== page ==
Hartford Courant columnist, blogger, lawyer and former legislator, Kevin Rennie, has a MUST READ commentary piece in the Hartford Courant today about Judge Moukawsher’s outrageous and mean-spirited attack on Connecticut children who require special education services.
Reposted below, you can read and comment on Kevin Rennie’s piece at: http://www.courant.com/opinion/op-ed/hc-op-rennie-ct-school-moukawsher-disabled-0918-20160915-column.html
Kevin Rennie writes;
Compassion has been declared unconstitutional by a Superior Court judge. Our leaders refuse to condemn his brutal assault on those with disabilities. Delusions rule as Connecticut enters an age of shame.
Thomas Moukawsher, a judge, Malloy appointee and former Democratic organization foot soldier, read his meandering, sloppy decision on public school funding on Sept. 7. Then, otherwise comprehending people seemed not to understand what they had heard. The plaintiffs, a coalition of municipalities and education organizations, had sued for billions in new state spending but did not get it. They nevertheless declared victory.
Disclosure: I knew Moukawsher well when he was a banking lobbyist, during his one term in the legislature and for several years after that. I have not spoken to him in nearly 20 years.
The organizations in the coalition have maintained an indecent silence on what the decision says about providing an education for 15 percent to 17 percent of public school students with special needs. The reader will struggle to find an island of thought in the decision’s sea of bilge, but there is one on the subject of people with disabilities: It is irrational and unconstitutional, Moukawsher declaimed from the bench, to continue to provide an eduction for many of them.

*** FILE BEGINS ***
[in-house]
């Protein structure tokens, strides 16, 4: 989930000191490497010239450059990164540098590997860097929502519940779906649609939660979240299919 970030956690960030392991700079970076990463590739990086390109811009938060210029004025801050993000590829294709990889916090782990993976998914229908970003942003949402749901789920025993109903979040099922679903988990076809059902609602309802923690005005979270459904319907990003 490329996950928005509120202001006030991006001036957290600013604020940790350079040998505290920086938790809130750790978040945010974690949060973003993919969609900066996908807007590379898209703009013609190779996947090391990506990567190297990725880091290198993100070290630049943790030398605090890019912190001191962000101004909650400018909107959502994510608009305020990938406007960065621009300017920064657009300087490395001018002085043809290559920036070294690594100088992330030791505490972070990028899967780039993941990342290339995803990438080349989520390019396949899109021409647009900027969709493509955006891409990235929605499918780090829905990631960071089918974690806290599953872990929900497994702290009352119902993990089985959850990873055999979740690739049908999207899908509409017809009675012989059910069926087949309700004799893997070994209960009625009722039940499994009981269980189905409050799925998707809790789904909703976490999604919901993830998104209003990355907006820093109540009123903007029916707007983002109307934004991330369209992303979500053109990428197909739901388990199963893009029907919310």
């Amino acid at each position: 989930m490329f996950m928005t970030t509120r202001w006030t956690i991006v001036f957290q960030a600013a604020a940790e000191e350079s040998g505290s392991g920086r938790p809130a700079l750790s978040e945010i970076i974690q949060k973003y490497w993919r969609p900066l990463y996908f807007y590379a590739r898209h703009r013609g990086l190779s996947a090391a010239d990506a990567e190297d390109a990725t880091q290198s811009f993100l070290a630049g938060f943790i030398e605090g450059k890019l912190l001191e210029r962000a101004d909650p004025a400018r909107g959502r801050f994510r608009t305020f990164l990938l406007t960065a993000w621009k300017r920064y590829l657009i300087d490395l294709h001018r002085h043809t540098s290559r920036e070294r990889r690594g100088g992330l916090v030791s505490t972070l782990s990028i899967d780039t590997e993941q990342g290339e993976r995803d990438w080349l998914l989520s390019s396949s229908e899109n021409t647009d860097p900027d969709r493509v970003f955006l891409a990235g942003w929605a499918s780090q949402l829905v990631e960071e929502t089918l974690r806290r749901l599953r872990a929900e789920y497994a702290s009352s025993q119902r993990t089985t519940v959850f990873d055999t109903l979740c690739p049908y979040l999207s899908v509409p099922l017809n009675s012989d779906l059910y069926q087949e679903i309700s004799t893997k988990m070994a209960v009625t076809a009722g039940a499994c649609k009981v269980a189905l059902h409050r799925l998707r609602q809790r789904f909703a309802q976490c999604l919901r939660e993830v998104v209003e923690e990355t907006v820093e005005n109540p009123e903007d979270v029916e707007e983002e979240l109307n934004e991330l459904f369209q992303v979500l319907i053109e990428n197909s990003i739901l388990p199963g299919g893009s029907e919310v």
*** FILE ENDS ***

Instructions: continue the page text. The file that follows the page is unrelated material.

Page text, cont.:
The 20th century taught us that when societies turn on people with disabilities, they often do not stop there. They inflict misery on others and everlasting shame on themselves. Connecticut must not join them in the darkness.
If you want to know what an attack on freedom under the rule of law looks like, peruse the education funding decision. Special education was not an issue the plaintiffs raised. The attorney general, defending the state, warned Moukawsher off the issue in a trial brief, but to no avail. Children with disabilities were in his sights and he fired away. Children with more than one disability receive particularly cruel attention.
Schools under this misbegotten decision will have no obligation to educate children with disabilities they deem to have “a minimal or no chance for education.” This insidious missile cannot go unanswered in the Constitution State. There are no specifics on how or which children with special needs are to be denied access to our schools. What we do know is that a judge with a dark, Trumpian view of humanity is abusing his authority and inviting broad violation of federal protections.
Harry Truman explained America’s greatness in a sentence: “We believe in the dignity of man.” Not in Connecticut if this social Darwinian decision is allowed to stand. Consider the implications. The law requires us to educate children who arrived here illegally. Most of us have no quarrel with that. Do we want, however, to live in a state where illegal immigrants are welcomed to our schools but the disabled are barred at the door?
The heroic Helen Keller observed, “The only thing worse than being blind is having sight but no vision.” That describes the Moukawsher decision. I mention Helen Keller because, when she was 19 months old, she lost her hearing and sight to what was probably meningitis. A teacher, Anne Sullivan, led Miss Keller out of the darkness with their unique system of spelling words with their hands.
Helen Keller with her multiple disabilities went on to graduate from Radcliffe College. Through her writing, advocacy and love of humanity, Miss Keller became one of the world’s most admired people. Our own Mark Twain, one of her most devoted admirers, said, “She is fellow to Caesar, Alexander, Napoleon, Homer, Shakespeare and the rest of the immortals.”
There would be no place for Helen Keller in Moukawsher’s Connecticut, other than in the shadows of isolation. The court opinion misses an essential benefit of special education that is bestowed on the other students. Their contact with students with disabilities provides daily lessons in Harry Truman’s dignity of man. Lessons that last a lifetime and lift our society.
It should not be too much to expect a judge to understand that. But Moukawsher’s poisonous elitism reveals him as bent on banishing thousands of disabled from our public education system and consigning them to undisclosed, likely isolated, locations. Is this anyone’s, other than one judge’s, idea of what 21st-century Connecticut should be?